“Which Family Members Are At Risk for Bicuspid Aortic Valves?” asks Donna
Written By: Adam Pick, Patient Advocate, Author & Website Founder
Page last updated: January 26, 2022
I just received a fantastic question about the genetics specific to bicuspid aortic valves (BAV).
In her email, Donna asks, “Adam – I had a BAV and aneurysm replacement surgery 9 and 1/2 years ago. My question after watching the Advances in Aortic Valve & Aneurysm Surgery Webinar is, ‘Which family members could also be at risk?’ I have no knowledge of family members that had this issue. But, what about my children or grandchildren?”
Donna asks a great question about the screening of relatives for bicuspid aortic valves and aneurysms. As we have learned together, these cardiac conditions can be quite insidious and life-threatening at the same time.
First Degree Relatives Need To Get Screened!
According to the American Heart Association and Lurie’s Children Hospital, a bicuspid aortic valve (BAV) is a congenital abnormality of the aortic valve that is hereditary in nature. If someone in your family has BAV, there is an approximately 1 in 10 chance someone else in the family may have this valve disorder which can cause aortic stenosis and/or aortic regurgitation.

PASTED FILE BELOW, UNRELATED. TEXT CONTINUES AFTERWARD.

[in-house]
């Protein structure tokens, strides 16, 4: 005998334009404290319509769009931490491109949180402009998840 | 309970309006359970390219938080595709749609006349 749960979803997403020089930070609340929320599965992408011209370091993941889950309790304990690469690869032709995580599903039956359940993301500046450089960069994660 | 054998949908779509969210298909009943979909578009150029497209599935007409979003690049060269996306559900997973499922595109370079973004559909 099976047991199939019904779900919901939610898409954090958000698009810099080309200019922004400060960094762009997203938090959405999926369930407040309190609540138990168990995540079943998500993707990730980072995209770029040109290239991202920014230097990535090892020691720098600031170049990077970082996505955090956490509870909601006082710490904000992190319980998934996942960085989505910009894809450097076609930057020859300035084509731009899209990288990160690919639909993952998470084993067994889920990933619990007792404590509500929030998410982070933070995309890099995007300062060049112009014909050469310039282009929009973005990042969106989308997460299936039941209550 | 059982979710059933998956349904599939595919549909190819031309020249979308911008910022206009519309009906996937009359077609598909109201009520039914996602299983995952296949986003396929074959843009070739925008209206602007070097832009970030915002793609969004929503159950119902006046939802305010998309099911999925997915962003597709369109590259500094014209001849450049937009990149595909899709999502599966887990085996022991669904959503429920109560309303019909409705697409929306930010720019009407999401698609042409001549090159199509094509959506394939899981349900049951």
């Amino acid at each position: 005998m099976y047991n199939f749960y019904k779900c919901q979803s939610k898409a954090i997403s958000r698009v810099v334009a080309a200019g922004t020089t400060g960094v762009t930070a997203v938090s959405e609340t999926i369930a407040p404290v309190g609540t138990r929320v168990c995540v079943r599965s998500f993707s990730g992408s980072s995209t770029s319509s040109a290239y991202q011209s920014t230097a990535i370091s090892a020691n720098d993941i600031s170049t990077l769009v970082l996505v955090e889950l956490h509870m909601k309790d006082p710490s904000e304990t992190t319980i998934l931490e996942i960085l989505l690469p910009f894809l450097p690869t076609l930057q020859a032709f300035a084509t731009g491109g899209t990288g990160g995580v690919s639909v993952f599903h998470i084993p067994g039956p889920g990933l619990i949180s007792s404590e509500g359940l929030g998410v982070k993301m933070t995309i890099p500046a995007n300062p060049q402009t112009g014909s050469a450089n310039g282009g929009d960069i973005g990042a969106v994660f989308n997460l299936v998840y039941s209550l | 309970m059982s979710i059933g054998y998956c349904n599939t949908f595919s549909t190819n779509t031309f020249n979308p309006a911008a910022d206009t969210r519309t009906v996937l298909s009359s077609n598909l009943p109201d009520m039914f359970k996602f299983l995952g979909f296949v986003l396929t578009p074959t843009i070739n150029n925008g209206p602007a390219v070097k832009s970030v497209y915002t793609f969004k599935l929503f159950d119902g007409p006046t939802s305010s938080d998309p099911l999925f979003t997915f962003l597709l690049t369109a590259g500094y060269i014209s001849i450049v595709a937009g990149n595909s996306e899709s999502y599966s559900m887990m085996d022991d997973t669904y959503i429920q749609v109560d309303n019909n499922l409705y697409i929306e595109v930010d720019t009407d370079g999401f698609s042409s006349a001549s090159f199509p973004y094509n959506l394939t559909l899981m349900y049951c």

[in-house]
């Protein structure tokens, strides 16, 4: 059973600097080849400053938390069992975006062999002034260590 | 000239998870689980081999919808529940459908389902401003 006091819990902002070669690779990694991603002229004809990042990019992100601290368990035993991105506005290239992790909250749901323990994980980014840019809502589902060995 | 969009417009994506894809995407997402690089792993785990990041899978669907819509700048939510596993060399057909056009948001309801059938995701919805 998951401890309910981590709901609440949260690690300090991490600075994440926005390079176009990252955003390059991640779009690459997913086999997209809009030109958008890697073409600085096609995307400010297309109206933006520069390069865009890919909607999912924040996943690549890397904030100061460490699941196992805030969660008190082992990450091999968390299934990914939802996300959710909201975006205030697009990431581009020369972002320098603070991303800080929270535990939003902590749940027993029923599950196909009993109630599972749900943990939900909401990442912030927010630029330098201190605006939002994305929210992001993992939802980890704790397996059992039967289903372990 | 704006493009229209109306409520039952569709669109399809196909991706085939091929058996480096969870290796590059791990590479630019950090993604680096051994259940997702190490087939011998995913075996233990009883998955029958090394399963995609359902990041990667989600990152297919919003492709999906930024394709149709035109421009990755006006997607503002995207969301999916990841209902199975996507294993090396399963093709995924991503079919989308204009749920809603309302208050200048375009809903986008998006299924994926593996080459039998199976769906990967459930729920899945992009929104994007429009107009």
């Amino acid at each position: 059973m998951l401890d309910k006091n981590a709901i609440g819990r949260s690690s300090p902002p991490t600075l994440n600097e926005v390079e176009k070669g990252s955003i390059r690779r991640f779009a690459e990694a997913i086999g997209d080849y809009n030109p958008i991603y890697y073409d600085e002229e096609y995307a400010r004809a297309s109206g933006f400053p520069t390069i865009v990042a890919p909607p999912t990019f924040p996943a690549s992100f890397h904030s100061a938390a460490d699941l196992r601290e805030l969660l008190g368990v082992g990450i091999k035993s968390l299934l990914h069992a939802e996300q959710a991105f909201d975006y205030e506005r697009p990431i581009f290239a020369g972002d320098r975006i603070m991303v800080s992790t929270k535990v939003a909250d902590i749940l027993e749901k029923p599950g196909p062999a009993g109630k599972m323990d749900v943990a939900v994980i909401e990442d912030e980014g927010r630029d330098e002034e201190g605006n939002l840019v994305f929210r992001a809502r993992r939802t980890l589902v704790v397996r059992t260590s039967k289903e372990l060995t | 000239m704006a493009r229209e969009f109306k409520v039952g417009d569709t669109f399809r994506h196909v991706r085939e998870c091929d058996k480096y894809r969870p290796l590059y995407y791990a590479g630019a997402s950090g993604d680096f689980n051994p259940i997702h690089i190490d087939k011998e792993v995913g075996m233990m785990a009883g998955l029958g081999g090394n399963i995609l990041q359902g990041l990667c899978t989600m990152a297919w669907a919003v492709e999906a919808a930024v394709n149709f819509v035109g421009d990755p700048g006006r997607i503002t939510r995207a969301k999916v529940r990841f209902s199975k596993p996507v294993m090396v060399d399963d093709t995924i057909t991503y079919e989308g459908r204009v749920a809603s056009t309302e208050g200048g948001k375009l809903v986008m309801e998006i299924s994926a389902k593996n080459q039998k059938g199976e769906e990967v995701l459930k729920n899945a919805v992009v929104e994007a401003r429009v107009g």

Specific to Donna’s question about who should be tested, the American Heart Association and Lurie’s Children Hospital recommends that all first-degree relatives — parents and siblings — of a person diagnosed with BAV should be screened. If diagnosed early, BAV can be managed prior to causing symptoms or complications.
It’s important to note that many individuals with BAV do not experience symptoms until they begin to have complications. That said, a screening echocardiogram is recommended since early diagnosis is key to preventing complications.
- Free eBook: Advances in Aortic Valve & Aneurysm Surgery
- Research Alert: 4D-Flow MRI for Predicting Aneurysms
- Bicuspid Aortic Valves: What Should You Know?
Keep on tickin!